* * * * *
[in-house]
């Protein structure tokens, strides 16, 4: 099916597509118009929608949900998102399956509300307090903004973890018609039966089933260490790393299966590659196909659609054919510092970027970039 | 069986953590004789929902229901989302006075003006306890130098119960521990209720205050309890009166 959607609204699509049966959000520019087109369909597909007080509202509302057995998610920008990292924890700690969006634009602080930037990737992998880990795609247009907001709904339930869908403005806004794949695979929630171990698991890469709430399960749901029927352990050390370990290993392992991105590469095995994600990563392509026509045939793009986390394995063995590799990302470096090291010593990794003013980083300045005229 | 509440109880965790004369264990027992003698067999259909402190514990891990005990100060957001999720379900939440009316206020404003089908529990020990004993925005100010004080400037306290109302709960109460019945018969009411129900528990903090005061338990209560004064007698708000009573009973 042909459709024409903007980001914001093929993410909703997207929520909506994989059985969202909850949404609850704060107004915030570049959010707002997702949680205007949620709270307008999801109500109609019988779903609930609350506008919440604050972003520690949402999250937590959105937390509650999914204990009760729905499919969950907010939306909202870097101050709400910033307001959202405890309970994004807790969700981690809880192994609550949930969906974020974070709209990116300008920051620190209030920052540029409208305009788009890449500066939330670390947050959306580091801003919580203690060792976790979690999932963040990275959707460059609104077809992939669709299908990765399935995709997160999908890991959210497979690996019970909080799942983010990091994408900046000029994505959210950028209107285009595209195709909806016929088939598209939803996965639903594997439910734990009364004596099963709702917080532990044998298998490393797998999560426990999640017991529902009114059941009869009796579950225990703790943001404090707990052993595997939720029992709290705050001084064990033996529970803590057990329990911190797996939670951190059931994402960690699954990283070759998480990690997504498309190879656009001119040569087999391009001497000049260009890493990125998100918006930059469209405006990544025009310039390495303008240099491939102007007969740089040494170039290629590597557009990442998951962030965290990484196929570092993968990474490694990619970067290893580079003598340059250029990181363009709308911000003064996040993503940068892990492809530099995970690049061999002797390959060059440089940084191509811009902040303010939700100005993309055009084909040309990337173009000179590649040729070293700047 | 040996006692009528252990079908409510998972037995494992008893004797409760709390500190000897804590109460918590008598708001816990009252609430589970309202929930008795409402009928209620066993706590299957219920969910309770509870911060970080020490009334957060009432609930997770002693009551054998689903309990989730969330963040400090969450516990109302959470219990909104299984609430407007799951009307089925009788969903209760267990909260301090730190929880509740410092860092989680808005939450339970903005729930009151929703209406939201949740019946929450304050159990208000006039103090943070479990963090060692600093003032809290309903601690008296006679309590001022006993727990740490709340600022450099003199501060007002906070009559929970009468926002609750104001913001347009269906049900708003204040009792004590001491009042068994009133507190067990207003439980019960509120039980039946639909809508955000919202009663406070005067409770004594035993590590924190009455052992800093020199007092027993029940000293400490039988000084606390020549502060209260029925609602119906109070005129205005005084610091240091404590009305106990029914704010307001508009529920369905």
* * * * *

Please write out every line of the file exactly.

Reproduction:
[in-house]
């Protein structure tokens, strides 16, 4: 099916597509118009929608949900998102399956509300307090903004973890018609039966089933260490790393299966590659196909659609054919510092970027970039 | 069986953590004789929902229901989302006075003006306890130098119960521990209720205050309890009166 959607609204699509049966959000520019087109369909597909007080509202509302057995998610920008990292924890700690969006634009602080930037990737992998880990795609247009907001709904339930869908403005806004794949695979929630171990698991890469709430399960749901029927352990050390370990290993392992991105590469095995994600990563392509026509045939793009986390394995063995590799990302470096090291010593990794003013980083300045005229 | 509440109880965790004369264990027992003698067999259909402190514990891990005990100060957001999720379900939440009316206020404003089908529990020990004993925005100010004080400037306290109302709960109460019945018969009411129900528990903090005061338990209560004064007698708000009573009973 042909459709024409903007980001914001093929993410909703997207929520909506994989059985969202909850949404609850704060107004915030570049959010707002997702949680205007949620709270307008999801109500109609019988779903609930609350506008919440604050972003520690949402999250937590959105937390509650999914204990009760729905499919969950907010939306909202870097101050709400910033307001959202405890309970994004807790969700981690809880192994609550949930969906974020974070709209990116300008920051620190209030920052540029409208305009788009890449500066939330670390947050959306580091801003919580203690060792976790979690999932963040990275959707460059609104077809992939669709299908990765399935995709997160999908890991959210497979690996019970909080799942983010990091994408900046000029994505959210950028209107285009595209195709909806016929088939598209939803996965639903594997439910734990009364004596099963709702917080532990044998298998490393797998999560426990999640017991529902009114059941009869009796579950225990703790943001404090707990052993595997939720029992709290705050001084064990033996529970803590057990329990911190797996939670951190059931994402960690699954990283070759998480990690997504498309190879656009001119040569087999391009001497000049260009890493990125998100918006930059469209405006990544025009310039390495303008240099491939102007007969740089040494170039290629590597557009990442998951962030965290990484196929570092993968990474490694990619970067290893580079003598340059250029990181363009709308911000003064996040993503940068892990492809530099995970690049061999002797390959060059440089940084191509811009902040303010939700100005993309055009084909040309990337173009000179590649040729070293700047 | 040996006692009528252990079908409510998972037995494992008893004797409760709390500190000897804590109460918590008598708001816990009252609430589970309202929930008795409402009928209620066993706590299957219920969910309770509870911060970080020490009334957060009432609930997770002693009551054998689903309990989730969330963040400090969450516990109302959470219990909104299984609430407007799951009307089925009788969903209760267990909260301090730190929880509740410092860092989680808005939450339970903005729930009151929703209406939201949740019946929450304050159990208000006039103090943070479990963090060692600093003032809290309903601690008296006679309590001022006993727990740490709340600022450099003199501060007002906070009559929970009468926002609750104001913001347009269906049900708003204040009792004590001491009042068994009133507190067990207003439980019960509120039980039946639909809508955000919202009663406070005067409770004594035993590590924190009455052992800093020199007092027993029940000293400490039988000084606390020549502060209260029925609602119906109070005129205005005084610091240091404590009305106990029914704010307001508009529920369905």